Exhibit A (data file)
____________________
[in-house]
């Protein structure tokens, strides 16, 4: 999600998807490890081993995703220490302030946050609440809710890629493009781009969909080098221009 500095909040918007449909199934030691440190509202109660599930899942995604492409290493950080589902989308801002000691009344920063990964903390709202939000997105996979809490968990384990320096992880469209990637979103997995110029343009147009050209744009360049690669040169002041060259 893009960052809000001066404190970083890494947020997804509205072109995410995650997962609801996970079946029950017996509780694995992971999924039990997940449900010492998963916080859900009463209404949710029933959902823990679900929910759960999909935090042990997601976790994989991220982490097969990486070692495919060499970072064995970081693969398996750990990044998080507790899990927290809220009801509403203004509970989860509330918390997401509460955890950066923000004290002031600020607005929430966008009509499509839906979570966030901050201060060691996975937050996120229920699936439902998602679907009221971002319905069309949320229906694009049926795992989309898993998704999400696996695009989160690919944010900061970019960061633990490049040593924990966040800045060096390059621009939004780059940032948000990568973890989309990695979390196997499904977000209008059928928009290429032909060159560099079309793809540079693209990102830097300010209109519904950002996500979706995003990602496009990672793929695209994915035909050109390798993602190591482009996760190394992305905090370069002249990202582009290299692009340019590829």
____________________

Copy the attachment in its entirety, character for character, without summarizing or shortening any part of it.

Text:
[in-house]
């Protein structure tokens, strides 16, 4: 999600998807490890081993995703220490302030946050609440809710890629493009781009969909080098221009 500095909040918007449909199934030691440190509202109660599930899942995604492409290493950080589902989308801002000691009344920063990964903390709202939000997105996979809490968990384990320096992880469209990637979103997995110029343009147009050209744009360049690669040169002041060259 893009960052809000001066404190970083890494947020997804509205072109995410995650997962609801996970079946029950017996509780694995992971999924039990997940449900010492998963916080859900009463209404949710029933959902823990679900929910759960999909935090042990997601976790994989991220982490097969990486070692495919060499970072064995970081693969398996750990990044998080507790899990927290809220009801509403203004509970989860509330918390997401509460955890950066923000004290002031600020607005929430966008009509499509839906979570966030901050201060060691996975937050996120229920699936439902998602679907009221971002319905069309949320229906694009049926795992989309898993998704999400696996695009989160690919944010900061970019960061633990490049040593924990966040800045060096390059621009939004780059940032948000990568973890989309990695979390196997499904977000209008059928928009290429032909060159560099079309793809540079693209990102830097300010209109519904950002996500979706995003990602496009990672793929695209994915035909050109390798993602190591482009996760190394992305905090370069002249990202582009290299692009340019590829």